Recommit to building a culture of curiosity and perspective-taking. Encourage employees to approach inclusion efforts with an open mind and heart. Remind everyone that, while they may not understand the lived experiences of all individuals they work with, all experiences are valid. Encourage them to move forward with curiosity and perspective-taking — especially when they don’t understand or don’t agree. Curiosity helps us seek and be receptive to other points of view. Perspective-taking is an extension of curiosity that allows us to connect by exploring, with care and thoughtful questions, what another person is experiencing. You can’t always relate to what someone is feeling, but you can gain a deeper understanding through listening, along with thoughtfulness and curious questions. When these forces align, employees can begin bridging the differences that may have prevented collaboration and engagement.
Shake things up. Bring people from different “groups” together. To break down stereotypes and biases, foster relationships between people who may otherwise not interact. Focus on an environment of collaboration and ensure that every team is made up of diverse people from varying backgrounds and experiences.
Reeducate everyone on the most common forms of bias. We all have unconscious preferences that can negatively impact our actions and behaviors. Organizations committed to inclusion must educate employees on bias and address ways to prevent bias from negatively impacting individuals or groups. And if it’s been a while since you talked about bias, this is a great time to remind people. It begins with recognition and awareness. When we know that our implicit biases might be influencing our decisions and behaviors, we can become more aware of the assumptions or beliefs driving our actions and build the skills and capabilities that allow us to effectively question and challenge them. One caveat to this is that limiting such education to a single training is incomplete and could actually be counterproductive. Create opportunities to bring awareness and then learn to apply approaches to mitigate the dysfunctional impacts of cognitive biases.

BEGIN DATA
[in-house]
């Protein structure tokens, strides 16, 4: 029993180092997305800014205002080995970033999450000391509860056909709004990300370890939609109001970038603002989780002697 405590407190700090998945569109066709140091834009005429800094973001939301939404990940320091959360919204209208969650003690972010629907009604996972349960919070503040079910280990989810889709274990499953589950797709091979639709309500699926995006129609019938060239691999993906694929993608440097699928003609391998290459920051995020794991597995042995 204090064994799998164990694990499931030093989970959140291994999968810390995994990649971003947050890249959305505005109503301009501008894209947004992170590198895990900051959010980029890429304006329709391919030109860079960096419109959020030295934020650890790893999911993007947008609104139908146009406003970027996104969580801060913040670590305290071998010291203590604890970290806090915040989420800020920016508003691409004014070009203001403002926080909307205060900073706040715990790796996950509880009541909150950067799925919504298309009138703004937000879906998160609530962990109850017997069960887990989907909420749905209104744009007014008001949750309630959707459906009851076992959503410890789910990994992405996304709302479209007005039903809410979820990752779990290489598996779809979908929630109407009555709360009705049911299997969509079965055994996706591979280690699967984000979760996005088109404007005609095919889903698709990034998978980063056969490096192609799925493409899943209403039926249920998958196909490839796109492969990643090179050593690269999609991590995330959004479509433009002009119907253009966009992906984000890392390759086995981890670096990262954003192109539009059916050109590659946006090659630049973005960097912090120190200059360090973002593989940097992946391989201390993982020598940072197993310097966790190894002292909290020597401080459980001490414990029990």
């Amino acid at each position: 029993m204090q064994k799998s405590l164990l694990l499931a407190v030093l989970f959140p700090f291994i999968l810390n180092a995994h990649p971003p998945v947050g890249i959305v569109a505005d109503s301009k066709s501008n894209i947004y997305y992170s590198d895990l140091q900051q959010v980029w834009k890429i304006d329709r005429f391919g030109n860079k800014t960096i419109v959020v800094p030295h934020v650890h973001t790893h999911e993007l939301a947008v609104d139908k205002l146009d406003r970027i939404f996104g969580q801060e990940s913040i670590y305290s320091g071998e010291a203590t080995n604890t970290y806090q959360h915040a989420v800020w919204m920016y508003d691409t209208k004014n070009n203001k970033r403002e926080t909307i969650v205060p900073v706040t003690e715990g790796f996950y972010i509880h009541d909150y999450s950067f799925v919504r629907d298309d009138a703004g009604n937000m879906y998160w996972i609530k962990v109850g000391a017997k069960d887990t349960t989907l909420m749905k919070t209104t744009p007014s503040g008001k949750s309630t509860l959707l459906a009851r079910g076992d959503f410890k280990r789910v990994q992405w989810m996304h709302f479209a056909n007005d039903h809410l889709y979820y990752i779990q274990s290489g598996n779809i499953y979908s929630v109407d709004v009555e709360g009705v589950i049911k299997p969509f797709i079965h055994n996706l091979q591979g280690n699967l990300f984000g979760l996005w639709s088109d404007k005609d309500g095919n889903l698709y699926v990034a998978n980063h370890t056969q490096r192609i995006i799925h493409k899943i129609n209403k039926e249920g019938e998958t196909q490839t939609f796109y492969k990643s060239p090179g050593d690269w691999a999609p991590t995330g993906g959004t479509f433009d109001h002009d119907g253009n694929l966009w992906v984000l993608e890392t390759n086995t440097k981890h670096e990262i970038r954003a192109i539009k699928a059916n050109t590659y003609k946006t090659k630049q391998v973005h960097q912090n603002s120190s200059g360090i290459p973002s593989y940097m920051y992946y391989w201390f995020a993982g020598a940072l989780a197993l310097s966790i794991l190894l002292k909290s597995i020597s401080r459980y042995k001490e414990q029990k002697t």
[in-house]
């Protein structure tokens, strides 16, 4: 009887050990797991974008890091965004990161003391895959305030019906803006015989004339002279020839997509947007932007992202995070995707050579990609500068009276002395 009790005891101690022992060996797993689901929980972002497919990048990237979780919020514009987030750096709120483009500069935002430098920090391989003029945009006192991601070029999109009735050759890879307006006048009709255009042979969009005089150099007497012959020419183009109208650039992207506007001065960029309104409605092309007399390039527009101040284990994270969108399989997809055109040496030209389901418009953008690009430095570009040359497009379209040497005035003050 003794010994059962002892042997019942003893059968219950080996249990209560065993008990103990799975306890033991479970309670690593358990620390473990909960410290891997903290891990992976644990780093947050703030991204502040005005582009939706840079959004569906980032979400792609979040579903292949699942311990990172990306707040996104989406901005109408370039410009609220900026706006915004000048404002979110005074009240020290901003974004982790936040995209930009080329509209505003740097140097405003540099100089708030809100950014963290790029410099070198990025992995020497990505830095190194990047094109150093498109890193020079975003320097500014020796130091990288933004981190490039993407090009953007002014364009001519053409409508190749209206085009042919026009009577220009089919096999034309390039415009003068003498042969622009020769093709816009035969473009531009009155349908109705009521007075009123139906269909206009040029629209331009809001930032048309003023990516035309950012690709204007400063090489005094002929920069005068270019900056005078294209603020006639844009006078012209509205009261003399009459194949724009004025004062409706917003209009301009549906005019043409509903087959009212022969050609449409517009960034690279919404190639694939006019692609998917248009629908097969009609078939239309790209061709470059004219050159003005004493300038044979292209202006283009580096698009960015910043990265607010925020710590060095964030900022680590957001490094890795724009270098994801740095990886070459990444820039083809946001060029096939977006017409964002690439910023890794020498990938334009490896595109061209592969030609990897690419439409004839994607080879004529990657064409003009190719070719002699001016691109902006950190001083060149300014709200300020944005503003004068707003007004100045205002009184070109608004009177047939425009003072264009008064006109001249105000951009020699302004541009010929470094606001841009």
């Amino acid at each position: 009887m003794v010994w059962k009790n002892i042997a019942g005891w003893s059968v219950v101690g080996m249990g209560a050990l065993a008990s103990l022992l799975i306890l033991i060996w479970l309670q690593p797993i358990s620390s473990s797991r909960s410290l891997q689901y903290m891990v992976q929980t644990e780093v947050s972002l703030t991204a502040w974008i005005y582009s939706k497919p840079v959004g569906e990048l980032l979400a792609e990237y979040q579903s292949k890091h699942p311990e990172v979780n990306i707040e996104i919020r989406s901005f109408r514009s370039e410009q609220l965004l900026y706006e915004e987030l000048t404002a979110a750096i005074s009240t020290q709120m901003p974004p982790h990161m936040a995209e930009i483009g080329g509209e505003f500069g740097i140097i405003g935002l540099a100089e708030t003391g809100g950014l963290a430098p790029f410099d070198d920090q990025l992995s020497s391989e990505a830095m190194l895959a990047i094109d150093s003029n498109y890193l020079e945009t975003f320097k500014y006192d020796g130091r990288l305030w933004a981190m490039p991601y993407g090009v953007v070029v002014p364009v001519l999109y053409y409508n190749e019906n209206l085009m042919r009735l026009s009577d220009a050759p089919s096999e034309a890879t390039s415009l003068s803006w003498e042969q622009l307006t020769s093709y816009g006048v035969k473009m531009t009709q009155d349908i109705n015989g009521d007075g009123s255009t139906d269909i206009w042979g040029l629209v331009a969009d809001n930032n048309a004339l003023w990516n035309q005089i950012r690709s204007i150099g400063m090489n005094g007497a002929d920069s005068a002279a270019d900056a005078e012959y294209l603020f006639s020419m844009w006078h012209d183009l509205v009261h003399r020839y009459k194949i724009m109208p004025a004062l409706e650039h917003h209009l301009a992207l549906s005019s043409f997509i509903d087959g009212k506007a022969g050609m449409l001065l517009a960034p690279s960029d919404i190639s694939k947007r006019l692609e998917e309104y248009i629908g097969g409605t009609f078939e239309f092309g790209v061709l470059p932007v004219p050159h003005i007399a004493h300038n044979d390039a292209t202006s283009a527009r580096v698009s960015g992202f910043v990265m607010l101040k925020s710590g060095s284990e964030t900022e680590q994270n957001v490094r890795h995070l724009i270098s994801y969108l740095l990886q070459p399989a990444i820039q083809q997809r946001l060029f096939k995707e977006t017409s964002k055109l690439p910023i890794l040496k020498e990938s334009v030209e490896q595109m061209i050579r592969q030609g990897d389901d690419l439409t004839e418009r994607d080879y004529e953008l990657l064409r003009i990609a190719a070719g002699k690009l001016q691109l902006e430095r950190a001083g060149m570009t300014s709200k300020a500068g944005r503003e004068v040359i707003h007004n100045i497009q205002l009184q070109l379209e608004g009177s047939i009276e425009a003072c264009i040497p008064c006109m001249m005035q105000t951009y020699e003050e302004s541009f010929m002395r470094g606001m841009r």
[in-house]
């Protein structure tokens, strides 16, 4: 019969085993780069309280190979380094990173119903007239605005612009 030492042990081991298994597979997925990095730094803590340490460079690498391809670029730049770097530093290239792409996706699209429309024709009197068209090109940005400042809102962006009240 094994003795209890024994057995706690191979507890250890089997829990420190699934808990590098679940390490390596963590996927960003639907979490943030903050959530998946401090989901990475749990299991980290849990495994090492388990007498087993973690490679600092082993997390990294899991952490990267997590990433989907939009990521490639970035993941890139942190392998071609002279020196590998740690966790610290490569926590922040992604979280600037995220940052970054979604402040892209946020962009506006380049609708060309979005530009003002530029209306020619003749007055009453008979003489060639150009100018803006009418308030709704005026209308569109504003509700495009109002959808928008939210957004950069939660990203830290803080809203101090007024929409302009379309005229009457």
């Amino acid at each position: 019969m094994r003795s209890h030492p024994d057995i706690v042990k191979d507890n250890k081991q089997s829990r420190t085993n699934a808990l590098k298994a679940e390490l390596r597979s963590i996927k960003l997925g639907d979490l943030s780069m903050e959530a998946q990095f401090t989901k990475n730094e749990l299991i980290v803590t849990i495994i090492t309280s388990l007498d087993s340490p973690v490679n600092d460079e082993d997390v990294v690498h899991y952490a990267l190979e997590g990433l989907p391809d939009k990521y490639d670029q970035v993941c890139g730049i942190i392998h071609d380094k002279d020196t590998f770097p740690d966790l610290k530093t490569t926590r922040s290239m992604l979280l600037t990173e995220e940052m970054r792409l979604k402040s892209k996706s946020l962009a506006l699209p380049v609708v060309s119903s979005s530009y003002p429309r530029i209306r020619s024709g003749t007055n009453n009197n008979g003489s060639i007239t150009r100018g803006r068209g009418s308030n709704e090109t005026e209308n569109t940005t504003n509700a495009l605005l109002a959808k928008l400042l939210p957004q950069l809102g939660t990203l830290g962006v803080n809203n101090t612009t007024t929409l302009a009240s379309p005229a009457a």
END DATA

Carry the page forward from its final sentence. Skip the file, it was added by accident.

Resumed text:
Keep dismantling the meritocracy. Meritocratic-oriented systems are not as fair as they might seem at first glance. In fact, they can be harmful to an organization’s most vulnerable employees. Why? Because the “best” people who rise to the top have often had greater opportunities than those who have historically been underexposed to things that some might take for granted. Top performers are not the only people who deserve to thrive at work. And, who we identify as “top performers” often benefit from being part of in-groups where they have had greater access to information, emerging insights or power.
Meritocracy’s myth resides in the erroneous notion that someone who has historically been advantaged is inherently more advanced than someone with less advantage. Allow everyone to develop and grow.
Reexamine your talent pipeline. Are you hiring and retaining talent from all backgrounds? Be sure to cast a wide net. If you notice that many or most of your employees attended the same category of universities (e.g., your state schools, alma mater of influential leadership, Ivy League schools, etc.), it’s time to branch out. And, of course, make sure you have designed your talent attraction/candidate experience to attract talent from and across a broad spectrum of identities and lived experiences.
It’s especially crucial to look at your talent pipeline if you’ve recently laid off people. Many companies have been focused on increasing underrepresented talent over the last few years, but since layoffs are often done on a “last-in, first-out” basis, these employees may have been the first to be let go. Often, that means their DEI “champions” are gone as well.
The bottom line? Most companies have come a really long way in the last few years, and it would be a shame to lose the progress they’ve made.
It’s never too late to revive your efforts to make belonging a reality. Is it always easy? No. Is it always worth it? Absolutely. AC&F